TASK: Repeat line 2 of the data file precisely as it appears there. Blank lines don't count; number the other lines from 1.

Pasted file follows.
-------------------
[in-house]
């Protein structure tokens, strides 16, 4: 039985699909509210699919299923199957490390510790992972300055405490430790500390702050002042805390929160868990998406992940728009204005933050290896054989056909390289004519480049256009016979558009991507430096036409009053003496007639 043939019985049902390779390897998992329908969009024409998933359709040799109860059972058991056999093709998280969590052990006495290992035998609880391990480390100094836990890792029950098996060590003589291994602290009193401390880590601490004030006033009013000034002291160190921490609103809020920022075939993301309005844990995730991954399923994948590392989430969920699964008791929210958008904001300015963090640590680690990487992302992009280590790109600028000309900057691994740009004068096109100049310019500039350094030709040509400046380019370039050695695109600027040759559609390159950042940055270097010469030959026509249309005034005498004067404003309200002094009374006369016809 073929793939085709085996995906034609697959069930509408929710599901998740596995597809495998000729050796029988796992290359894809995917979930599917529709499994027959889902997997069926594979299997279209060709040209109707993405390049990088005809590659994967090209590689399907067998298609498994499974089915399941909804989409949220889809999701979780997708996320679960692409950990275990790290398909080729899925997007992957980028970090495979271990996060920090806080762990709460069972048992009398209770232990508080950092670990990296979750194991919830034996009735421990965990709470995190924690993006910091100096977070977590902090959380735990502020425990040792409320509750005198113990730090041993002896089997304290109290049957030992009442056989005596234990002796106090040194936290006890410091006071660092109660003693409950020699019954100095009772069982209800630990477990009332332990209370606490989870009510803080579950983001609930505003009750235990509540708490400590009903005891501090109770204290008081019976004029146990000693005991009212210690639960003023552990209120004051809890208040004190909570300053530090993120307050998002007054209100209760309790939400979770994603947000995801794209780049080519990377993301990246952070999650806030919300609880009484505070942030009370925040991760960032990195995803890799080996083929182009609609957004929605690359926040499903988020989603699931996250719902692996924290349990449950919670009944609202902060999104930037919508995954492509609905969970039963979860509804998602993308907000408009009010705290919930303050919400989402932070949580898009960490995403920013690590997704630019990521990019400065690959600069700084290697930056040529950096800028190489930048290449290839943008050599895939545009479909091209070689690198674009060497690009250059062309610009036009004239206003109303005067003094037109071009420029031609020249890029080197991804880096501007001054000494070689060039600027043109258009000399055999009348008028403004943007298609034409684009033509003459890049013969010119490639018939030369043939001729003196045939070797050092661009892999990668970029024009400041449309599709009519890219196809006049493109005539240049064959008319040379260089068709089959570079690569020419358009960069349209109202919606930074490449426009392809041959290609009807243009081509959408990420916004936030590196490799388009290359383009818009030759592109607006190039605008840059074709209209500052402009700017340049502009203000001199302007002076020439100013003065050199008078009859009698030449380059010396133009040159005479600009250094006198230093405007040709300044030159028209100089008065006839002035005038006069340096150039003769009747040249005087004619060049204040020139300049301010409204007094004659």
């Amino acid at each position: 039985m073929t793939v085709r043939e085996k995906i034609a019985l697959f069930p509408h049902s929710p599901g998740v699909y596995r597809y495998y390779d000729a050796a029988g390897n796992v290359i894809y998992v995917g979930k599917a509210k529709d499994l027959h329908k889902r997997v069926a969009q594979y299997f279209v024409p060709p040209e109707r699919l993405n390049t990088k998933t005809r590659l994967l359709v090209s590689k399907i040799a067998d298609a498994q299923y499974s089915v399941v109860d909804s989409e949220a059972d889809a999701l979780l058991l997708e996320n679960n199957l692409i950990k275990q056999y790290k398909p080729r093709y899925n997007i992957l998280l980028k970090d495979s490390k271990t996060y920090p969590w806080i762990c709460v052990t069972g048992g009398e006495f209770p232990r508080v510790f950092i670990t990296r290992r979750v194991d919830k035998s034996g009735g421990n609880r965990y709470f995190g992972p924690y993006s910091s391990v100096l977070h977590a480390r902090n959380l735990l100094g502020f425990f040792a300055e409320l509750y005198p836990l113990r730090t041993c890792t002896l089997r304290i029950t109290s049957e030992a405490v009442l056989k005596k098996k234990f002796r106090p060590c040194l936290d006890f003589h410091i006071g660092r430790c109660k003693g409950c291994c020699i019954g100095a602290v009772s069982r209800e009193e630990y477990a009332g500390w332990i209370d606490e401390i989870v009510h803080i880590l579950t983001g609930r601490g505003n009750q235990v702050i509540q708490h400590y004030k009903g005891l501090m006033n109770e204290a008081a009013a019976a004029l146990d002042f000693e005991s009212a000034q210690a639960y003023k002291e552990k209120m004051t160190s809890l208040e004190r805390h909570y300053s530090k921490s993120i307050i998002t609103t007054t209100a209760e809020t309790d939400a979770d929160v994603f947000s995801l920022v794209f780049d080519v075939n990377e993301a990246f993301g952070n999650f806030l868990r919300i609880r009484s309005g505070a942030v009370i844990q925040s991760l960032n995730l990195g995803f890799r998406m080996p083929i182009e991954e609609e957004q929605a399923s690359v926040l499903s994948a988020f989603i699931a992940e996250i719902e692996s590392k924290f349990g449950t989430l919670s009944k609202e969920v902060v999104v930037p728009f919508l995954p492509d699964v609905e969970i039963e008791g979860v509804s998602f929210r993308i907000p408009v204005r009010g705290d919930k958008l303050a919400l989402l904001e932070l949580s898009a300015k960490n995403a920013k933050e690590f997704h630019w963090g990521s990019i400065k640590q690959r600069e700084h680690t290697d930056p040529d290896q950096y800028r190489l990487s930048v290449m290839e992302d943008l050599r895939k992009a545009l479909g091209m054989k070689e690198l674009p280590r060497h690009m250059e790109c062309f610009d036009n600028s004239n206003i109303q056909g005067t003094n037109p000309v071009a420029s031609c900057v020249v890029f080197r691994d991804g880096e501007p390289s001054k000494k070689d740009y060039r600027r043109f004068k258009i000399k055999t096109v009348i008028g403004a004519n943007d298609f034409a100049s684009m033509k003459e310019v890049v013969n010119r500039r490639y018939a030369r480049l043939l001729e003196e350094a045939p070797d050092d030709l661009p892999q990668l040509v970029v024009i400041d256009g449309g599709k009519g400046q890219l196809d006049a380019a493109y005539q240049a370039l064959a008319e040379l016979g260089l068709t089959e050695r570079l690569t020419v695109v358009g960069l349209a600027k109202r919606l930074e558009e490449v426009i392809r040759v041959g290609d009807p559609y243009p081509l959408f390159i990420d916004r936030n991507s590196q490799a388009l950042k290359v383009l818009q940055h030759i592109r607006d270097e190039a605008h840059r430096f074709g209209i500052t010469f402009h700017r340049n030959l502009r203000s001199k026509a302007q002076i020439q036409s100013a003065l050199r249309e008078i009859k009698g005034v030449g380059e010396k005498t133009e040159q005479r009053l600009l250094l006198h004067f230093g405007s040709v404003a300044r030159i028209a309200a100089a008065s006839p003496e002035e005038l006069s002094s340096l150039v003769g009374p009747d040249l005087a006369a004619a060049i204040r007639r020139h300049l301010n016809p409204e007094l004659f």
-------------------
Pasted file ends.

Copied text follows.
């Protein structure tokens, strides 16, 4: 039985699909509210699919299923199957490390510790992972300055405490430790500390702050002042805390929160868990998406992940728009204005933050290896054989056909390289004519480049256009016979558009991507430096036409009053003496007639 043939019985049902390779390897998992329908969009024409998933359709040799109860059972058991056999093709998280969590052990006495290992035998609880391990480390100094836990890792029950098996060590003589291994602290009193401390880590601490004030006033009013000034002291160190921490609103809020920022075939993301309005844990995730991954399923994948590392989430969920699964008791929210958008904001300015963090640590680690990487992302992009280590790109600028000309900057691994740009004068096109100049310019500039350094030709040509400046380019370039050695695109600027040759559609390159950042940055270097010469030959026509249309005034005498004067404003309200002094009374006369016809 073929793939085709085996995906034609697959069930509408929710599901998740596995597809495998000729050796029988796992290359894809995917979930599917529709499994027959889902997997069926594979299997279209060709040209109707993405390049990088005809590659994967090209590689399907067998298609498994499974089915399941909804989409949220889809999701979780997708996320679960692409950990275990790290398909080729899925997007992957980028970090495979271990996060920090806080762990709460069972048992009398209770232990508080950092670990990296979750194991919830034996009735421990965990709470995190924690993006910091100096977070977590902090959380735990502020425990040792409320509750005198113990730090041993002896089997304290109290049957030992009442056989005596234990002796106090040194936290006890410091006071660092109660003693409950020699019954100095009772069982209800630990477990009332332990209370606490989870009510803080579950983001609930505003009750235990509540708490400590009903005891501090109770204290008081019976004029146990000693005991009212210690639960003023552990209120004051809890208040004190909570300053530090993120307050998002007054209100209760309790939400979770994603947000995801794209780049080519990377993301990246952070999650806030919300609880009484505070942030009370925040991760960032990195995803890799080996083929182009609609957004929605690359926040499903988020989603699931996250719902692996924290349990449950919670009944609202902060999104930037919508995954492509609905969970039963979860509804998602993308907000408009009010705290919930303050919400989402932070949580898009960490995403920013690590997704630019990521990019400065690959600069700084290697930056040529950096800028190489930048290449290839943008050599895939545009479909091209070689690198674009060497690009250059062309610009036009004239206003109303005067003094037109071009420029031609020249890029080197991804880096501007001054000494070689060039600027043109258009000399055999009348008028403004943007298609034409684009033509003459890049013969010119490639018939030369043939001729003196045939070797050092661009892999990668970029024009400041449309599709009519890219196809006049493109005539240049064959008319040379260089068709089959570079690569020419358009960069349209109202919606930074490449426009392809041959290609009807243009081509959408990420916004936030590196490799388009290359383009818009030759592109607006190039605008840059074709209209500052402009700017340049502009203000001199302007002076020439100013003065050199008078009859009698030449380059010396133009040159005479600009250094006198230093405007040709300044030159028209100089008065006839002035005038006069340096150039003769009747040249005087004619060049204040020139300049301010409204007094004659």